Why is nutrition important?
Nutrition plays an important role in the treatment of Inflammatory Bowel Disease (IBD). A healthy diet can help prevent malnutrition and correct nutrient deficiencies. Good nutrition will make you feel better, improve your body’s ability to heal, improve the way your immune system functions, and enhance your quality of life.
What is malnutrition?
Malnutrition occurs when there is a lack of nutrients being provided to the body. Weight loss, especially rapid or unintentional weight loss, is a common indication of malnutrition.
Why are IBD patients at risk for malnutrition?
In IBD, various parts of the gastrointestinal tract are inflamed. The inflammation can lead to diarrhea, pain and nausea. When these symptoms are present, patients with IBD do not feel well and may not be meeting their nutrition needs because they do not feel like eating. The following factors place a patient with IBD at risk for malnutrition:
- Loss of appetite
- Decreased food intake
- Food intolerances
- Increased nutrient requirements
- Side effects of medications Elimination diets
- In some cases, malabsorption of nutrients
What are the most common nutrient deficiencies in IBD?
|Most Common Nutrient Deficiencies||Functions of the Nutrient||Food Sources|
Provides the body with energy to perform daily tasks and maintain a healthy weight.
Fat, carbohydrates, and protein together contribute to overall energy.
Maintains muscle, helps promote wound healing.
Meat, nuts, fish, poultry, eggs, & dairy.
Helps our red blood cells transport oxygen throughout our bodies. Lack of iron may result in anemia.
Meat, fish, poultry, whole grains, enriched breads, & fortified breakfast cereals.
Plays a key role in the functioning of the brain and nervous system and in the formation of blood.
Meat, fish, poultry, dairy products, & eggs.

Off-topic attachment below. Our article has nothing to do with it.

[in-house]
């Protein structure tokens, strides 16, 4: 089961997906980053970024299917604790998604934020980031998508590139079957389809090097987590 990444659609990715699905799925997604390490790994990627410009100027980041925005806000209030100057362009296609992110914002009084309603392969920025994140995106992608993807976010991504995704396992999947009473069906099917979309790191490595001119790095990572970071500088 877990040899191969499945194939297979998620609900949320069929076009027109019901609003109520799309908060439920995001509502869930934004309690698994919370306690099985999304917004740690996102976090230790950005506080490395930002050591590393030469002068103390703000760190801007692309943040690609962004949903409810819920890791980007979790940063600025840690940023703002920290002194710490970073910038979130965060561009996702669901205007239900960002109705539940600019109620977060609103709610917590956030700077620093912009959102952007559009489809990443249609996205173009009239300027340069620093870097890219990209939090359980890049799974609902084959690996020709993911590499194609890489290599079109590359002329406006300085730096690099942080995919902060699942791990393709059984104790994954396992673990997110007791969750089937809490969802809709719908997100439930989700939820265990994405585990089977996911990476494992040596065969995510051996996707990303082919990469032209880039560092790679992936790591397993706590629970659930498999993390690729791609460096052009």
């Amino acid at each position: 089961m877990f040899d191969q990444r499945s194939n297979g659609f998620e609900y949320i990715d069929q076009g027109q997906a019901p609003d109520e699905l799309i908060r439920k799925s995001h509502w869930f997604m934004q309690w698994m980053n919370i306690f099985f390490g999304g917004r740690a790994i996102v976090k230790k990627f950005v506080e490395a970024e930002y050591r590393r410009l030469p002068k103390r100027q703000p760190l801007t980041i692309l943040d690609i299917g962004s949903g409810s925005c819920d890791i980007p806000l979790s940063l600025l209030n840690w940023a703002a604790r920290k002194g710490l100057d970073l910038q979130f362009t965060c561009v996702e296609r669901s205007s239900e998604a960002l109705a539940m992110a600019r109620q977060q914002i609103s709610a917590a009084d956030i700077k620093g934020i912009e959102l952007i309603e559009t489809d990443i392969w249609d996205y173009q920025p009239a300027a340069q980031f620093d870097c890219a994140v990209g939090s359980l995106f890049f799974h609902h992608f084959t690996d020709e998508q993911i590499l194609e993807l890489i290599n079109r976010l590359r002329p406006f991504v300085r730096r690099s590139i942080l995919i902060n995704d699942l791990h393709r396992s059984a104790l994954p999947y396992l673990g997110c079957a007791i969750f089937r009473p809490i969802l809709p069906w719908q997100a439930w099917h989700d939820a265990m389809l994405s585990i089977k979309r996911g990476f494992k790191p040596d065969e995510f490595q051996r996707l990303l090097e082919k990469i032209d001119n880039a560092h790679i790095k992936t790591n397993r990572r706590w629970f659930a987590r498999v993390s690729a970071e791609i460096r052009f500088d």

Important for production of healthy new cells.
Leafy green vegetables, enriched and whole grain products.
Important for maintaining healthy bones.
Dairy products, fortified soy products or orange juice, almonds, & canned salmon/sardines with bones.
Helps body absorb calcium and important for a healthy immune system.
Sunlight, fortified milk, eggs, organ meats & vitamin D supplements.
You may need to supplement your diet with nutrition supplements. Your dietitian will determine which supplements may be necessary to meet all your nutrition requirements.
What diet should patients with IBD follow?
There is no specific diet for patients with IBD. Diet is very individual because it depends on your diagnosis, the location of the disease and status of your disease (remission or a “flare-up”). Intolerances to foods vary from patient to patient; for example some patients have difficulty tolerating milk products while others report no difficulties.
When you are free of symptoms and your IBD is in good control, there is no need to follow a special diet. If you are having a ‘flare up” of IBD, modifying your diet can be helpful in controlling symptoms such as bloating, diarrhea and abdominal pain.
The most important change that you can make to you diet is to eat an individualized healthy, balanced diet that tastes good and makes you feel well. If your diet is well balanced you should be able to maintain your weight and have the energy to complete your daily activities.
What happens if I remove foods or food groups from my diet?
People living with IBD will often remove foods or food groups from their diet, in hopes of preventing symptoms of IBD. Removing foods or whole food groups from your diet for an extended period can place you at nutrition risk. Some of these nutrition risks include nutrient deficiencies, malnutrition, weight loss, and fear of eating or food obsessions. It is important to tell your doctor and dietitian if you are removing foods or food groups from your diet, so they can provide you with alternate food choices or supplements to ensure you are receiving the best nutrition possible.
Where do I go for individualized help with my diet?
You can speak to a dietitian about how to modify your diet to meet your nutrition requirements.
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Handout designed by Amanda Lachowitzer, Brooke Guedo and Leah Edmonds, College of Pharmacy & Nutrition, University of Saskatchewan. Funding for this project provided by the Interprofessional Health Collaborative of Saskatchewan and the Saskatoon Health Region.